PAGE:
The chaos, the hopelessness, and destruction are all chronicled here, yet the uniquely determined human spirit and will to survive is what makes the story unforgettable. You will be haunted by the way a family can be ripped apart, but you will also remember a mother and son’s bond and love that bring them together in order to survive.

How the simply amazing cinematography of Oscar Faura and Fernando Velazquez’s exquisite and haunting original score are not nominated for Oscars boggles my mind. I also do not understand how The Impossible was also not nominated for best film. I mean, I enjoyed Django Unchained but it is in no way in the same category as others nominated this year, but The Impossible certainly deserves to stand among them.

I have sometimes heard a film can be life altering, and I must say that is true of The Impossible. Go see it and realize the fragility of life and how in one second your whole world can be changed forever. I guarantee you will feel changed too as you walk out of the theater and want to run home and hug those who are dear to you. I know I did.

Photo Credits: Summit Entertainment

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About Victor Lana

Victor Lana has published numerous stories, articles, and poems in literary magazines and online. His books In a Dark Time (1994), A Death in Prague (2002), Move (2003), The Savage Quiet September Sun: A Collection of 9/11 Stories (2005) and Like a Passing Shadow (2009) are available online and as e-books. He has won the National Arts Club Award for Poetry, but has concentrated mostly on fiction and non-fiction prose in recent years. He has worked as faculty advisor to school literary magazines and enjoys the creative process as a writer, editor, and collaborator. He has been with Blogcritics since July 2005, has edited many articles, was co-head sports editor with Charley Doherty, and now is a Culture and Society editor. He views Blogcritics as one of most exciting, fresh, and meaningful opportunities in his writing life.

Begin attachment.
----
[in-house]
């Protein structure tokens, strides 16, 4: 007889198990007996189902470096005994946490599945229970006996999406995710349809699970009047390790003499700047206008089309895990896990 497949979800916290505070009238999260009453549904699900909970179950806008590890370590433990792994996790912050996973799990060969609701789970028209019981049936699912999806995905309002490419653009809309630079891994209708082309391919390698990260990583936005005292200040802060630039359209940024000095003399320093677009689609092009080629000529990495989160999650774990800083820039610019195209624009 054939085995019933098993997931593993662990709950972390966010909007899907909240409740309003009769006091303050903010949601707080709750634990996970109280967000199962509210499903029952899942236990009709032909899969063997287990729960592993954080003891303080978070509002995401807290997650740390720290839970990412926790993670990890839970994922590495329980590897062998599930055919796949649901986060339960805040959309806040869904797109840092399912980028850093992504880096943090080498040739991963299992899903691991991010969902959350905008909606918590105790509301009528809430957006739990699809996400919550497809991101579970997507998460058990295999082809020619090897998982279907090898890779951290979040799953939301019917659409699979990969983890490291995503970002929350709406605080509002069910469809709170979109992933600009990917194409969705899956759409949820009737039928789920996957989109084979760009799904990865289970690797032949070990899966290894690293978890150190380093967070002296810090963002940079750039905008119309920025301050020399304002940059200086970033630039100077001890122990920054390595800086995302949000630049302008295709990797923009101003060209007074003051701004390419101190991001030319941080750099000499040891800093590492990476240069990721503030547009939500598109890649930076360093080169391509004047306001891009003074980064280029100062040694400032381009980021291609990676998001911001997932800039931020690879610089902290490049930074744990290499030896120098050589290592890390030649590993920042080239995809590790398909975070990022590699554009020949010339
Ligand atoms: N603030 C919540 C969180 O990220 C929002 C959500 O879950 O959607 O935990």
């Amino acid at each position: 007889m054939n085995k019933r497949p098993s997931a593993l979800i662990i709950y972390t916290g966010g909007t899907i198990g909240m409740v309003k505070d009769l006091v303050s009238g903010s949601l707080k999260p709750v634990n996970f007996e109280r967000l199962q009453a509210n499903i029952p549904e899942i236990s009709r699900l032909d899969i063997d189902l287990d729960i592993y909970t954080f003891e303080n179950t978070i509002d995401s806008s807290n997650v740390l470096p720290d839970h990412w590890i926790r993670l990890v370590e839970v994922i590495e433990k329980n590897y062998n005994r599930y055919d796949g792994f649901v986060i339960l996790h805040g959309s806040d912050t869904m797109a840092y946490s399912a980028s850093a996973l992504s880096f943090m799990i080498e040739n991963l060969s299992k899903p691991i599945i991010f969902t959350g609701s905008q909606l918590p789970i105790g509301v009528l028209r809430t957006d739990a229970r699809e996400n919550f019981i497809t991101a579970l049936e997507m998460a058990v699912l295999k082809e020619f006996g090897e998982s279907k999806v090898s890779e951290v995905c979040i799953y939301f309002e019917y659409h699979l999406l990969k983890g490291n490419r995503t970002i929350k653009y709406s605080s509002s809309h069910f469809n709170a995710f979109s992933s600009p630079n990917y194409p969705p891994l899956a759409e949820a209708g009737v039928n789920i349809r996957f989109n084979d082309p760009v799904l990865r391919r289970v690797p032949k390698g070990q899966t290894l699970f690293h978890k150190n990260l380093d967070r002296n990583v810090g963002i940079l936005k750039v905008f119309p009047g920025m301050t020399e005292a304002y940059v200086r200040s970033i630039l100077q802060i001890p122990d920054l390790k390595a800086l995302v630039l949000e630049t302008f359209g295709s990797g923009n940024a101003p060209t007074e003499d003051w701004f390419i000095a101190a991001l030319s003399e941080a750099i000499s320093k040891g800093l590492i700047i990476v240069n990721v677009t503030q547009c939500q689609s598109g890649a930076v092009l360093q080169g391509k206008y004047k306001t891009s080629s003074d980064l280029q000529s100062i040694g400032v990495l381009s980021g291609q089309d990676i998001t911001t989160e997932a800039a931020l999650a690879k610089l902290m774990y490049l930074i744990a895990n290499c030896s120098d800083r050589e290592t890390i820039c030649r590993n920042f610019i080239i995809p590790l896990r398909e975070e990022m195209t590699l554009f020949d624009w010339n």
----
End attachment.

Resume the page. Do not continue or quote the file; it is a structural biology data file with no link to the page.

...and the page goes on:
• Anonymous

    Did you really just compare hurricane sandy to the tsunami of 2004?

    • Clee

      It was a point of reference. Devastation is still devastation. If you went through a hurricane it would feel like a tsunami to you.

  • dorcas guinabo

    Excellent thumbs up-.thanks very good artist
    director really i am amaze love to watch with
    my kids. My kids relate the movie and thingking
    what to do f they are the one as lucas did.

  • william

    the best movie ever

  • Charlie

    I’ve just read your review. Agree with everything you wrote. Everything about the film is Oscar worthy. It has it’s fair share of detractors but I believe in everything you wrote. Just one Oscar nomination is ludicrous. The Academy gave all the nominations to the overrated Silver Linings Playbook and Les Miserables.

  • Tân

    I cried when i watch this movie. I am really impress about content of film it help me think more about my dear family